practice consultant BY
glenn g. kautt
A Winning Combination
Successful planning organizations almost always take a collaborative team
approach, building on the complementary skills of members.
You may know about Bill Hewlett and Dave Packardstarting a business in a garage, or about the Bill Gates-Paul Allen combination at Microsoft. Some might even know of Rich- ard DeVos and Jan Van Andel, the founders of Amway,
who originally started a flying school together, although neither
could fly. Their successes — and the success of many other businesses — happened in part because of the combination of individuals
with different skills.
This kind of teamwork actually isn’t rare. I’ve come across it at every successful organization of which I’ve been a part.
Consider teamwork in general. In 1776, Adam Smith’s magnum
opus, The Wealth of Nations, first evaluated the division of labor into
specialized jobs. He found such division created gains in productivity and ultimately more wealth. This
is teamwork at its most fundamental
— and important — level. Productivity
gains are available, but to get them you
need to employ people who do different things well. This is true whether
you are a boutique/lifestyle practice
with a few support staff or growing
Most entrepreneurs don’t start a
business with the goal of teaming up
with other individuals with complementary skills. When it happens, it’s
usually a happy accident, as it was for
the founder of Savant, the firm where I work. After several years of
doing everything himself, he hired a young analyst who had different
skills and interests, which complemented his own. A few years later,
in another happy accident, they hired the third member of the team,
who brought even more skills to the partnership.
rely on one another’s strengths. The collaborative team approach was powerful. This helped
develop a team-wide unique ability (using
personal coach Dan Sullivan’s term) to motivate and train advisors to attract new clients,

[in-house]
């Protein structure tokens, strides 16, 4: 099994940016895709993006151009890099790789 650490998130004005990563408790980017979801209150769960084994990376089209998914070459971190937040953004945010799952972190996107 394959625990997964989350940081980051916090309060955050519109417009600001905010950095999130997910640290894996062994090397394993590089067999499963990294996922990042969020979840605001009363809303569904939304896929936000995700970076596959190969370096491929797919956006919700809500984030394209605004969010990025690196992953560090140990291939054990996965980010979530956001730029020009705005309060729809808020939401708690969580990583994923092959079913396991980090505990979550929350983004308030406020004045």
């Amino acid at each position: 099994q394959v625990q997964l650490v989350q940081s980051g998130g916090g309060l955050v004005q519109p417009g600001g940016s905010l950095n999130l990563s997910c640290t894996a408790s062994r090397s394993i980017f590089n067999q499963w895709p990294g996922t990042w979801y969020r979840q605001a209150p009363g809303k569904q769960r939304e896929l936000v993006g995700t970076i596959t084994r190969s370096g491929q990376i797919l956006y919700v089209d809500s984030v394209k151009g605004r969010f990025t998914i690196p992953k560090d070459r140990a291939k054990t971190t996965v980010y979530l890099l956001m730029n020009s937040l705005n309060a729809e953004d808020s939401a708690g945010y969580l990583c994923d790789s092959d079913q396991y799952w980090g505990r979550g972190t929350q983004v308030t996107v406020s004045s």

develop world-class service offerings, manage
a rapidly growing business and keep a focus on
clients and the firm’s vision.
They realized early on that they had different complementary skills, but not all of the ones
they needed. So, they hired more advisors and
additional professionals with capabilities in administration, accounting, compliance, technology, marketing, communications and
You don’t need to wait for a happy
accident in hiring or partnering before
your practice accelerates. It doesn’t
have to be an accident.
How do we figure out who fits in
what part of the team? First, we use
some well-known tests to help determine the strengths, interests and
abilities for all professionals. Then,
we continue to offer people different
tasks, projects and even jobs with different teams to see how they do.
The division of labor
into specialized jobs
creates gains in
wealth. This is
teamwork at its
and important level.
COLLABORA TIVE APPROACH
When I look at these professionals individually, none had the singular
ability to do everything necessary to manage or grow a financial services firm on a national scale. What they did have was a willingness to
DOING sEVERAL THINGs REALLy WELL
But what teams do we need? Every successful
business has to do several things really well.
These things include creating a business focus,
marketing, sales, purchasing and inventory
control, manufacturing, distribution, accounting and general administration.
At most firms, front-line advisors do marketing and selling, as well as what I think of as
January 2013 Financial Planning 27